Voter advocacy groups respond to a federal ruling opening a door to curbside voting and the opportunity to "cure" rejected ballots.Then, as the election draws nearer, the arguments for and against Initiative 65 are being amplified.Plus, in today’s Book Club … “Stories from 125 years of Ole Miss Football.”Segment 1:Voting rights advocates say they’re chipping away at Mississippi laws that restrict voting in Mississippi. The Lawyers’ Committee for Civil Rights Under Law filed a lawsuit to expand absentee voting during the coronavirus pandemic. The case was dismissed. But not without agreed provisions from the secretary of state’s office including curb-side Election Day voting and the chance to "cure" rejected ballots.Attorney Jennifer Nwachukwu and Corey Wiggins of the MS NAACP talk with our Desare Frazier.Segment 2:The debate over if and how Mississippi will legalize medical marijuana is heating up.This week, coalitions on both side of the issue went public with efforts to make their voices heard.Segment 3:The University of Mississippi has a long and storied history of its football teams and coaches.A year ago, Publisher and editor, Neil White, along with Rick Cleveland and other writers gathered together hundreds of tales for the book, “Stories from 125 years of Ole Miss Football” … the ten greatest victories, the ten most disappointing defeats, the undefeated season no one remembers and as Cleveland details, the coach who got his team drunk during the game.

10/21/20 - Federal Ruling on Rejected Ballots | State Fair Extended | Severe Weather Season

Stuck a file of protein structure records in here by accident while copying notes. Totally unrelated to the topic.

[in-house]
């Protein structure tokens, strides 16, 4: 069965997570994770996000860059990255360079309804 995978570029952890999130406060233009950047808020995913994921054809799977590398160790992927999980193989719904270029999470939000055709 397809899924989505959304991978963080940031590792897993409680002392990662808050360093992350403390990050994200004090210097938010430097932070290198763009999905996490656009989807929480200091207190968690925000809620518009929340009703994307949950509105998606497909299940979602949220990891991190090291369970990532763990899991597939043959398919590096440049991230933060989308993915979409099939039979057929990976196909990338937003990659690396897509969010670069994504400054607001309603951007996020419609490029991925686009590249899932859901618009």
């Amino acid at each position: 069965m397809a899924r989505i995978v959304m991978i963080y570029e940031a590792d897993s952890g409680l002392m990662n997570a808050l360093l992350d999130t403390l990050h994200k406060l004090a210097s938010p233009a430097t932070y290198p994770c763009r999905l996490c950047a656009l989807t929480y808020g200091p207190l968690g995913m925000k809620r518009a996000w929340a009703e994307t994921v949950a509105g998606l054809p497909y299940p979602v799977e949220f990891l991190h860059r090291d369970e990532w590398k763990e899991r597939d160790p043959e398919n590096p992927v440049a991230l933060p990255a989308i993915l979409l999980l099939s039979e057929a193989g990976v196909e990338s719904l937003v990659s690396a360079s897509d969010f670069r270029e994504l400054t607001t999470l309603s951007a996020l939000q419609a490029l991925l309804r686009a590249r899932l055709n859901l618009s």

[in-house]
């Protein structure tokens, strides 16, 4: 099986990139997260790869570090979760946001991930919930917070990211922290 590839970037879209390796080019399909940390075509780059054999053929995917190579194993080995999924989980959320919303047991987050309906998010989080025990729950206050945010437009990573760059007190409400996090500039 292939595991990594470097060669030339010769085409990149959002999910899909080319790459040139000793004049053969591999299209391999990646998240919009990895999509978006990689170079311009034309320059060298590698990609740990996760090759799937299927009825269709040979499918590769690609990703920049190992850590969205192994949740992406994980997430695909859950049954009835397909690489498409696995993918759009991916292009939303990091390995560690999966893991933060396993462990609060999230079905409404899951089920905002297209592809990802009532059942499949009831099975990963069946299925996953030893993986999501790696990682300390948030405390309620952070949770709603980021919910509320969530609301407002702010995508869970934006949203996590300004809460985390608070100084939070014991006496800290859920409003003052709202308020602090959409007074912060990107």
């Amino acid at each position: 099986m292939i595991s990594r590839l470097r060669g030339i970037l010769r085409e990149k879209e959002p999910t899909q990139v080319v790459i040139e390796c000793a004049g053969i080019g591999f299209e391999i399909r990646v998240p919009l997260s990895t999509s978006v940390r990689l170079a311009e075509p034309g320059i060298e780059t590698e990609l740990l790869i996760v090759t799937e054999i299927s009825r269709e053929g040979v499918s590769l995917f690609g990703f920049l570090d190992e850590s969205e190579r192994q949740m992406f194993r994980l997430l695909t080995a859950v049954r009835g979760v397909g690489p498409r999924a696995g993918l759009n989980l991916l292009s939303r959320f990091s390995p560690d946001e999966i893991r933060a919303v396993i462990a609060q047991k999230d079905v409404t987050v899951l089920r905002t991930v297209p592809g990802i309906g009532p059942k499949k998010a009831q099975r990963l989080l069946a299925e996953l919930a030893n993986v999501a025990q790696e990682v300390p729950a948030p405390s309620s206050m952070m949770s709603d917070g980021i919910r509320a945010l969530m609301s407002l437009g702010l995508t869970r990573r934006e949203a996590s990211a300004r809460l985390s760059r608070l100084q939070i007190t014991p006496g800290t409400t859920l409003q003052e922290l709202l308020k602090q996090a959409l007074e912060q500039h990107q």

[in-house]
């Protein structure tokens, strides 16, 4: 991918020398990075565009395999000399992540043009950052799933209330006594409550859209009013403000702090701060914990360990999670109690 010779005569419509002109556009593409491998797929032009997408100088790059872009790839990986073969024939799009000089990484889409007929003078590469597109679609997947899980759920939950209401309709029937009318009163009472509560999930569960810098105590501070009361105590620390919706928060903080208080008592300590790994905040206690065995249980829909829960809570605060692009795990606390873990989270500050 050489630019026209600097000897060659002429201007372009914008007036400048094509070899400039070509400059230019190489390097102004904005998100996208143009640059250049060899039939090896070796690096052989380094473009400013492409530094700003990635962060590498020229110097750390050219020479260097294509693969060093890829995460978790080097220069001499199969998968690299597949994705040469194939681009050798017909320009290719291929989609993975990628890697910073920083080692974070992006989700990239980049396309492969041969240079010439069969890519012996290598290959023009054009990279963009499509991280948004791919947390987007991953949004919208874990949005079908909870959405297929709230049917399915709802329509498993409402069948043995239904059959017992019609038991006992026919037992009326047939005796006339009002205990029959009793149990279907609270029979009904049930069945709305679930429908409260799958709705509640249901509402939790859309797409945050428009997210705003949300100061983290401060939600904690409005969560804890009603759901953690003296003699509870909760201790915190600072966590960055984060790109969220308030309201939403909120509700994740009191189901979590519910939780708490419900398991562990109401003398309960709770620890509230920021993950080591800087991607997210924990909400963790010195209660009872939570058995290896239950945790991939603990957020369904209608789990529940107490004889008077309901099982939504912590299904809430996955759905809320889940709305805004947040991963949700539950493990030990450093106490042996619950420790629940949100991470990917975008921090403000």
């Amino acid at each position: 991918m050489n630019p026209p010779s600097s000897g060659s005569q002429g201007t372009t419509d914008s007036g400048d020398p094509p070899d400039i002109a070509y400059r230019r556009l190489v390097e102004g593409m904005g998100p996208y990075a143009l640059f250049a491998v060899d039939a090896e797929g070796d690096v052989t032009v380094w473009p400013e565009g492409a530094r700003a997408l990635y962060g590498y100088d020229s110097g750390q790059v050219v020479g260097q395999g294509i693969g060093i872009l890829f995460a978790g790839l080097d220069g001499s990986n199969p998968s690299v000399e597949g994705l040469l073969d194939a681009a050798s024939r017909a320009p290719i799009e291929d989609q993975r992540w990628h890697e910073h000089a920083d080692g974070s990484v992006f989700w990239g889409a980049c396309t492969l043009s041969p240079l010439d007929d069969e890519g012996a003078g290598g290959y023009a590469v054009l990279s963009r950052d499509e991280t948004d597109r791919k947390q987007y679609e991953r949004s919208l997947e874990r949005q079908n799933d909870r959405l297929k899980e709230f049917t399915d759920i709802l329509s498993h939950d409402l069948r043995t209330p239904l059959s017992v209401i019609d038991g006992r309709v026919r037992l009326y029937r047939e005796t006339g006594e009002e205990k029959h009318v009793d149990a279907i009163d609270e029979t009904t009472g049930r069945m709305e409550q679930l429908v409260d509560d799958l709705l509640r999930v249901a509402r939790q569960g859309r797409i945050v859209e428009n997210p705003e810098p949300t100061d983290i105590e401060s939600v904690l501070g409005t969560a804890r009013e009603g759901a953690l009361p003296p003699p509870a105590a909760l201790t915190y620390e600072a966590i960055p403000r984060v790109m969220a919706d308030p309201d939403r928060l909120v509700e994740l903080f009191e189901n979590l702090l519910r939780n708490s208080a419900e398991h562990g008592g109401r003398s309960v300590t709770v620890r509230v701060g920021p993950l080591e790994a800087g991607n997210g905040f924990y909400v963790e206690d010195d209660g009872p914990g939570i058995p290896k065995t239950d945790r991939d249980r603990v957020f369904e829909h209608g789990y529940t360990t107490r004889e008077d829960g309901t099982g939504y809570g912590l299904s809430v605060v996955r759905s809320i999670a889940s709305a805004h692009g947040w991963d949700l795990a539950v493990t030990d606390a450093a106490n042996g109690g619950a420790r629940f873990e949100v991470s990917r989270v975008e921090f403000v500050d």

**This episode was produced during Fall Drive and is shorter to provide time on air for drive.Participate in our Fall Drive by visiting mpbonline.org**A federal ruling allows Mississippi voters to correct rejected absentee ballots.Then, at the urging of vendors, the commissioner of agriculture extends the state fair.Plus, since 1950 more strong tornados have occurred in November than any other month except May. We examine what causes Mississippi’s severe fall weather.Segment 1:A federal judge's ruling is instructing the Mississippi Secretary of State's office to allow voters the chance to correct rejected absentee ballots.The provision, which is a result of a federal lawsuit brought by voting rights organizations to expand absentee voting in the state, says ballots rejected due to signature problems will be eligible for correction.Christy Wheeler is with the League of Women Voters of Mississippi, one of the plaintiffs in the suit. She tells our Desare Frazier this ruling doesn't account for the missed opportunities to expand absentee voting.Segment 2:The Mississippi State Fair was scheduled to end Sunday. But after conversations with fair vendors, Commissioner of Agriculture and Commerce Andy Gipson is extending the event.The fair's first weekend was significantly affected by Hurricane Delta - shortening operating hours and driving attendance down.The coronavirus pandemic also presented challenges with capacity limits and social distance monitoring.Gipson tells our Kobee Vance he hopes the combination of favorable weather and eager vendors will make for a successful extended weekend.Segment 3:The forecast calls for sunny skies, but residents across the state will be hearing the sounds of tornado sirens this morning.The alarm is part of a statewide tornado drill happening in observance of Fall Severe Weather Preparedness Week.Since 1950, November has experienced more strong tornadoes than any other month besides May. Meteorologist John Moore is with the National Weather Service in Jackson.He says severe weather occurs when cooler air from the north overtakes warmer air masses in the south.